Lucy describes her recent experience of lock down and reveals the value of community:
It’s funny, you can live on a street for years going about your daily life not paying too much attention to those around you. As neighbours you may exchange the odd wave, a nod, a cheery ‘good morning’ but most of us are busy with our own schedules and priorities and often don’t really take the time to get to know the people who are living across the road or even right next door. In the last four weeks I have felt the true value of community and what happens when people come together.
On Tuesday March 10th our youngest daughter Evie, 7, was discharged off the Critical Care Unit. This wasn’t an unfamiliar scenario for our family, Evie has a heart and lung condition and has spent her life in and out of hospital. It has become our norm. This time however, something was different. Rather than going to the ward for a few days to continue her recovery she was sent straight home because of a growing concern that she could pick up infections on an open ward. Strange.
We wondered if this could be something to do with the Corona virus we’d heard about on the news, but didn’t give it too much thought and carried on for a few days as normal.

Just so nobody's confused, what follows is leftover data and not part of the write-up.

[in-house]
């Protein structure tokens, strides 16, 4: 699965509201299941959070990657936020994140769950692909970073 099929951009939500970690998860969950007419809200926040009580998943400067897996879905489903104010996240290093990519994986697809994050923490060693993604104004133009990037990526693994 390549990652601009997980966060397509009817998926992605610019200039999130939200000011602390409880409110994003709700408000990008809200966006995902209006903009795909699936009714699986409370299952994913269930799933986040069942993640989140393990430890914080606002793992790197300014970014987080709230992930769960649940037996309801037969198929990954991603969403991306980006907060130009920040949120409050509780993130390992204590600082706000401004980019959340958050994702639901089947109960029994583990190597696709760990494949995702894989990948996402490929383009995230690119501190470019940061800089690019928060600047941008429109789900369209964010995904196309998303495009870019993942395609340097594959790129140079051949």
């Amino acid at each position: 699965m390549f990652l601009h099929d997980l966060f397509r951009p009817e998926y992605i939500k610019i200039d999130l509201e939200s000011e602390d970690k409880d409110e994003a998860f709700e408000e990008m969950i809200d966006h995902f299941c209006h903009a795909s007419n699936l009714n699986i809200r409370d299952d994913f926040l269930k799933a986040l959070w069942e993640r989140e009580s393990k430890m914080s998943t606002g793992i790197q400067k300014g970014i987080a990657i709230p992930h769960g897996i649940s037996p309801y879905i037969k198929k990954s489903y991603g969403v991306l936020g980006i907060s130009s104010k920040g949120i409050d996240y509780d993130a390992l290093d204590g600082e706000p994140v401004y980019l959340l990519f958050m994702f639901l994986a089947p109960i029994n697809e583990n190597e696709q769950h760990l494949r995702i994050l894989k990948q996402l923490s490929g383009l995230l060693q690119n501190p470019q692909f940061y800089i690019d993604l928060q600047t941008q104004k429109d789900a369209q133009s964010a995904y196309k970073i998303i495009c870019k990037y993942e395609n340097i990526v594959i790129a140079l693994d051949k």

By the weekend things had changed, public awareness of the virus and potential risk had increased significantly and the realisation came that the situation wasn’t just a quick phase or a media hype.
Saturday 14th March
On the limited information that was available we made the decision to shield Evie as a precaution and decided that the only way we could do that effectively was to shield ourselves too. We stopped going to all shops, declined offers to meet with family and friends and removed our eldest daughter from school. Until there was further guidance available, we were ‘in’.
When you care for a vulnerable child you often find yourself caught in a constant battle of following your gut instinct and doing what you believe to be right and worrying that you are being over cautious and over reacting. I was hopeful of the latter.
The signs went up in our windows advising people it was a high risk household and requesting that they kept their distance. This was what we wanted and needed to happen but the reality of seeing people take note and step away was not something we were prepared for and left us feeling isolated and alone. It was a long week, then on Monday 23rd just before the UKs lockdown was announced the text arrived,
‘ We have identified that you are someone at risk of severe illness if you catch Coronavirus. Please remain at home for a minimum of 12 weeks.’
It’s strange, this was a decision that we had, in part, already made but once it had been confirmed by someone else everything changed. 12 weeks, 3 months, 84 days, we couldn’t begin to comprehend it. Right there in that second the loneliness hit. All the ‘what ifs’, fears and uncertainties we had harboured were suddenly very real. The world became a scary and lonely place. I went to bed that night feeling frightened, confined and unsure how we were going to get by.